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GDPR – getting ready for May 2018

Jan 23, 2018
The General Data Protection Regulation (GDPR), will replace the Data Protection Act on 25 May and will affect all businesses, large and small. Speaking at the Movers & Storers Show, James Backhouse from Backhouse Jones Solicitors gave a taste of what the new rules will mean and how businesses must prepare if hefty fines are to be avoided.

Rather worryingly, when asked what GDPR stood for, only one person in the Seminar Theatre audience of around 30 raised a hand.  Worrying, because in only six months’ time anyone in business will have to meet stringent new rules on how they gather and use data.  If they don’t comply, they’ll face fines amounting to 4% of turnover up to an eyewatering limit of 20 million euros!   

Solicitor James Backhouse explained that although the GDPR is a massive EU tome, a great deal of it is likely to remain in force after Brexit. “The GDPR will replace the Data Protection Act but many of the rules within it will remain the same,” said James. “It was introduced to bring things up to date particularly with regard to the Internet, although the Regulation applies equally to paper records, not just those stored electronically,” he said.  

James pointed out that the Regulation only applies to data kept about individuals, not companies, so B2B records which do not identify individuals are not substantially affected. “It’s mainly about protecting what is termed the ‘natural person’ their right to privacy and to protect them from unwanted marketing and to ensure personal information is not being held by organisations without their consent. At present the Internet is largely unregulated and the law has been playing catch-up,” said James.  

The new GDPR is complex and James recommended visiting the website of the government agency responsible - the Information Commissioner’s Office (ICO) - for more detailed information than he was able to give in a 20-minute presentation. For many uses of personal data individual consent is required. One of the key elements was to make sure the process by which individuals gave consent for their data to be held and used was separate from any contract they were entering into and that it was not a condition of any transaction.  It is also a requirement that it must be clear what the individual is signing up to and that they have the right to withdraw that consent at any time with immediate effect. A system must be in place to do this. 

“It is likely that more customers will opt not to give consent for their data to be used for marketing purposes, for example,” said James. “But you will be allowed to have more than one tick-box so that people can choose to receive information on certain topics they ae interested in.  Pre-ticked boxes will no longer be allowed, and you cannot infer consent by silence.”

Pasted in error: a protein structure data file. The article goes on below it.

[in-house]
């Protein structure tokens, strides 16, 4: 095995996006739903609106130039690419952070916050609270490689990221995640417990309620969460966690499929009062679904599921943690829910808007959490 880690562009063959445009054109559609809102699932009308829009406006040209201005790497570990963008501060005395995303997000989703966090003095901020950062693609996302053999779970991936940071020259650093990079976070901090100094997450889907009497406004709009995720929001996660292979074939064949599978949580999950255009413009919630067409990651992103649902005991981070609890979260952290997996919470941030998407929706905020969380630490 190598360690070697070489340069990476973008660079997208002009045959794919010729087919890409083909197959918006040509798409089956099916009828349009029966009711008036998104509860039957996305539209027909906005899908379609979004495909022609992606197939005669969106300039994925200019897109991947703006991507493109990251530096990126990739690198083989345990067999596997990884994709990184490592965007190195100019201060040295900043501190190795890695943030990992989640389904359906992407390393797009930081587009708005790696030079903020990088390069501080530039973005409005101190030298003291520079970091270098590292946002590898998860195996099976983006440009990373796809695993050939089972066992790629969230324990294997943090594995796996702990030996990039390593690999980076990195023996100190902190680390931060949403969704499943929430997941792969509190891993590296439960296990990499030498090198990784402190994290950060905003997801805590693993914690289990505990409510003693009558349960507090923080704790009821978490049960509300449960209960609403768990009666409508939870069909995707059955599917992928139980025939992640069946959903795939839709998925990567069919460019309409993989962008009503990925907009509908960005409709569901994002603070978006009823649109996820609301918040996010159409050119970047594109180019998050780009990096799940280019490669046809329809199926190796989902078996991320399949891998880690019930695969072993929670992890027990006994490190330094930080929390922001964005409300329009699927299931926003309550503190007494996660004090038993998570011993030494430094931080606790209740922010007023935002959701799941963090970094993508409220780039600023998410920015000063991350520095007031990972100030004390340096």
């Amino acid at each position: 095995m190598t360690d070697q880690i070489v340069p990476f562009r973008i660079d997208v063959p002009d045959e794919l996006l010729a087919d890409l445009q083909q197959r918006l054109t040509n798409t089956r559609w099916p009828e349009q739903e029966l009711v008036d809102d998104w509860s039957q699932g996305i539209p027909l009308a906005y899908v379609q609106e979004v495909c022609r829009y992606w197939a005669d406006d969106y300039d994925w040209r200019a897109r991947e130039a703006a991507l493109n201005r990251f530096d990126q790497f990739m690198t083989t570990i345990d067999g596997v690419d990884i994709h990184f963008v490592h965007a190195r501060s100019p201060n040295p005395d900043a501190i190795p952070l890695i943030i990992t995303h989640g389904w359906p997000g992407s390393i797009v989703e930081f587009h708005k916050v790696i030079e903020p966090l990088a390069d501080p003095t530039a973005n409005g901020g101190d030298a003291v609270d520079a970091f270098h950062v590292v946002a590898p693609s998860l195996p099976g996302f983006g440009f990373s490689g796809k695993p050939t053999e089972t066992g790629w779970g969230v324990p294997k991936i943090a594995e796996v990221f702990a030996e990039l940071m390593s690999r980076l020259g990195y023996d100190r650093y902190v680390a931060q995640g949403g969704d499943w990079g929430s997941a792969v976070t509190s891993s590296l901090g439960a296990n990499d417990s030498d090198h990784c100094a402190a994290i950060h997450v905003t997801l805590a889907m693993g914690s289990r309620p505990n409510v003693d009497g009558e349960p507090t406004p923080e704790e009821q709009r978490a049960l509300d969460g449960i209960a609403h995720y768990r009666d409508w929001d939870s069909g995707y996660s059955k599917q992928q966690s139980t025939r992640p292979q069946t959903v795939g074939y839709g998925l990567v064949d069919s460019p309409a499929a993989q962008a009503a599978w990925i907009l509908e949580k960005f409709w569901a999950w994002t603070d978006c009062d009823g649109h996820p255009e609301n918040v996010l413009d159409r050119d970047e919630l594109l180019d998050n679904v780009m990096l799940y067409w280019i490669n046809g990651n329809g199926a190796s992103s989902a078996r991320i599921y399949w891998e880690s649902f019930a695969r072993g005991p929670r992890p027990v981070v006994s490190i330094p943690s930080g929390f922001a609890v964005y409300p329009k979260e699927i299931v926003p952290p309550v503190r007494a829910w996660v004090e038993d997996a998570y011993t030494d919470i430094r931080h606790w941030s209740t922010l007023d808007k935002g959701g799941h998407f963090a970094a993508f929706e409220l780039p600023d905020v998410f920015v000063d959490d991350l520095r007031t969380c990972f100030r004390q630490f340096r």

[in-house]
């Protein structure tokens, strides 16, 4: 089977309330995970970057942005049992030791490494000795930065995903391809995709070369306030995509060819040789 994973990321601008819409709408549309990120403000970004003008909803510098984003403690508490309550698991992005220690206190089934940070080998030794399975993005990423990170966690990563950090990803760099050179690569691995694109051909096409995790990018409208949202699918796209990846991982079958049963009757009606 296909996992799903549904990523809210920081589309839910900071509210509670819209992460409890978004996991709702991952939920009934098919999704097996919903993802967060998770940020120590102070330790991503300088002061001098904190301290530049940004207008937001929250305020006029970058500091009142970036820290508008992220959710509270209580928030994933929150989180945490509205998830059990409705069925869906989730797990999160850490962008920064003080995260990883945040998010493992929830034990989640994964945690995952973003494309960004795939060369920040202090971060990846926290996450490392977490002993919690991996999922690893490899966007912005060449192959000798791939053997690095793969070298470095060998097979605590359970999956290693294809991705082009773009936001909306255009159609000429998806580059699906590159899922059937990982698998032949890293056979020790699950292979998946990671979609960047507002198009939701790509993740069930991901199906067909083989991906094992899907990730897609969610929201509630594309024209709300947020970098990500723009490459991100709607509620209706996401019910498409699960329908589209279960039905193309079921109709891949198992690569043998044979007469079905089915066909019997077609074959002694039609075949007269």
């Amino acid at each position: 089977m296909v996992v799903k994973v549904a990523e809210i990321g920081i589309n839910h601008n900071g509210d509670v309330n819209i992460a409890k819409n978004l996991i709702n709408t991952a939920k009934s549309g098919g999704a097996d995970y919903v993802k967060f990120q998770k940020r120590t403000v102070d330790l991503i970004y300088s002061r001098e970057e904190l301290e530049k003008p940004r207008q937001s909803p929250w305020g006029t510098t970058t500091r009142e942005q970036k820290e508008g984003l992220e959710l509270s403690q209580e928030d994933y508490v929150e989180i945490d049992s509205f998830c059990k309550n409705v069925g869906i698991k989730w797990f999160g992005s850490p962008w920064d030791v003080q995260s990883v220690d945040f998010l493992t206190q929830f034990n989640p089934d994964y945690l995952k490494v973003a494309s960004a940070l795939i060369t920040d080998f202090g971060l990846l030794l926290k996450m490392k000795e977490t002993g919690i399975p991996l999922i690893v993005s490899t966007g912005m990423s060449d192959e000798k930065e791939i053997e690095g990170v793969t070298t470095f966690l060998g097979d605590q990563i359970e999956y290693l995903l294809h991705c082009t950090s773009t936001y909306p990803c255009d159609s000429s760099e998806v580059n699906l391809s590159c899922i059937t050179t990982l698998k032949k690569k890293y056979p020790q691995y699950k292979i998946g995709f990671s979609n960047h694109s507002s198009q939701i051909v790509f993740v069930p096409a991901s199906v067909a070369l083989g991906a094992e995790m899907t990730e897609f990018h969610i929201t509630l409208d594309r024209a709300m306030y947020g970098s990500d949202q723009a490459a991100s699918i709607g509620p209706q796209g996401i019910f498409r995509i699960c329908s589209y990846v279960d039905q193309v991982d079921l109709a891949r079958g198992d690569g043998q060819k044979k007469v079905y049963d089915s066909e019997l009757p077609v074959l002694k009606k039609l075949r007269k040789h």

Individuals will have the right to see any data organisations hold about them, free of charge and to have records changed or deleted – the right to be forgotten.  

“The ICO has considerable powers.  They can carryout audits, gain access to premises, issue reprimands, restrict access to data and so on,” said James.  “However, in my experience their approach is reasonable, they want people to get it right rather than come in with a big stick.  But, if they do impose a penalty it will be substantial and will hit you very hard in the pocket,” said James. 

James was keen to emphasise the need to start making preparations now and not to leave it until the last minute to get processes in place. “You must be able to demonstrate that you have robust systems in place to comply with the new Regulation and that you are managing your data properly. Document your procedures, but keep them simple and straightforward, that way they are more likely to be followed,” he said. “Having done that, don’t give the job of managing data to a junior member of staff. It is a big responsibility and should be handled by someone at director or partner level.” 

“You must document what data you have, where it came from and if you share it, who you share it with.  If you alter a record you must inform the person you shared it with, so you must have a process in place to enable that to happen.” 

James concluded his presentation by urging the audience to look seriously at the security they have in place to protect their data.  “Make sure your electronic data is encrypted and password protected and that your paper records are held securely in a locked filing cabinet that only authorised people have access to.  There are a lot of non-compliant companies out there at the moment, by May 2018 you don’t want to be one of them.”   

Photo: James Backhouse at the Seminar Theatre 

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